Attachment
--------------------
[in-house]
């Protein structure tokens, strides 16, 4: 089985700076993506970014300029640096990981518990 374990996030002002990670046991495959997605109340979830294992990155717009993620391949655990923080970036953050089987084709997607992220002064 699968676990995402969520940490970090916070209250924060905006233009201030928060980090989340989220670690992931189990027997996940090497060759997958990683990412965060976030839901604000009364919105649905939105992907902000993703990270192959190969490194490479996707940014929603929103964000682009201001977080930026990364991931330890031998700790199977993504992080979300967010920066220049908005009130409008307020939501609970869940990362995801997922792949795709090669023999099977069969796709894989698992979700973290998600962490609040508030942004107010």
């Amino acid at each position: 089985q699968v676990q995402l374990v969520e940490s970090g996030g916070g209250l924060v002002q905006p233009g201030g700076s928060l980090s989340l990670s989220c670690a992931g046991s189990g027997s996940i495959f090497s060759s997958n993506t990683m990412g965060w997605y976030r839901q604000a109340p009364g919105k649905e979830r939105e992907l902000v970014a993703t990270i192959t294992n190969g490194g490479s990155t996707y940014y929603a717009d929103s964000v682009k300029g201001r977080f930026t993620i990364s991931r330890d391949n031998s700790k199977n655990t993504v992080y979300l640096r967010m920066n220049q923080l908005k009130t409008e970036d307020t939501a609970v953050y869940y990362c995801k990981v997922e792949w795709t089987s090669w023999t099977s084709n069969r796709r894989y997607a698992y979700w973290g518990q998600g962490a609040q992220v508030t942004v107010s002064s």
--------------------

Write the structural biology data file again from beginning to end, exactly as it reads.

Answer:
[in-house]
């Protein structure tokens, strides 16, 4: 089985700076993506970014300029640096990981518990 374990996030002002990670046991495959997605109340979830294992990155717009993620391949655990923080970036953050089987084709997607992220002064 699968676990995402969520940490970090916070209250924060905006233009201030928060980090989340989220670690992931189990027997996940090497060759997958990683990412965060976030839901604000009364919105649905939105992907902000993703990270192959190969490194490479996707940014929603929103964000682009201001977080930026990364991931330890031998700790199977993504992080979300967010920066220049908005009130409008307020939501609970869940990362995801997922792949795709090669023999099977069969796709894989698992979700973290998600962490609040508030942004107010």
């Amino acid at each position: 089985q699968v676990q995402l374990v969520e940490s970090g996030g916070g209250l924060v002002q905006p233009g201030g700076s928060l980090s989340l990670s989220c670690a992931g046991s189990g027997s996940i495959f090497s060759s997958n993506t990683m990412g965060w997605y976030r839901q604000a109340p009364g919105k649905e979830r939105e992907l902000v970014a993703t990270i192959t294992n190969g490194g490479s990155t996707y940014y929603a717009d929103s964000v682009k300029g201001r977080f930026t993620i990364s991931r330890d391949n031998s700790k199977n655990t993504v992080y979300l640096r967010m920066n220049q923080l908005k009130t409008e970036d307020t939501a609970v953050y869940y990362c995801k990981v997922e792949w795709t089987s090669w023999t099977s084709n069969r796709r894989y997607a698992y979700w973290g518990q998600g962490a609040q992220v508030t942004v107010s002064s």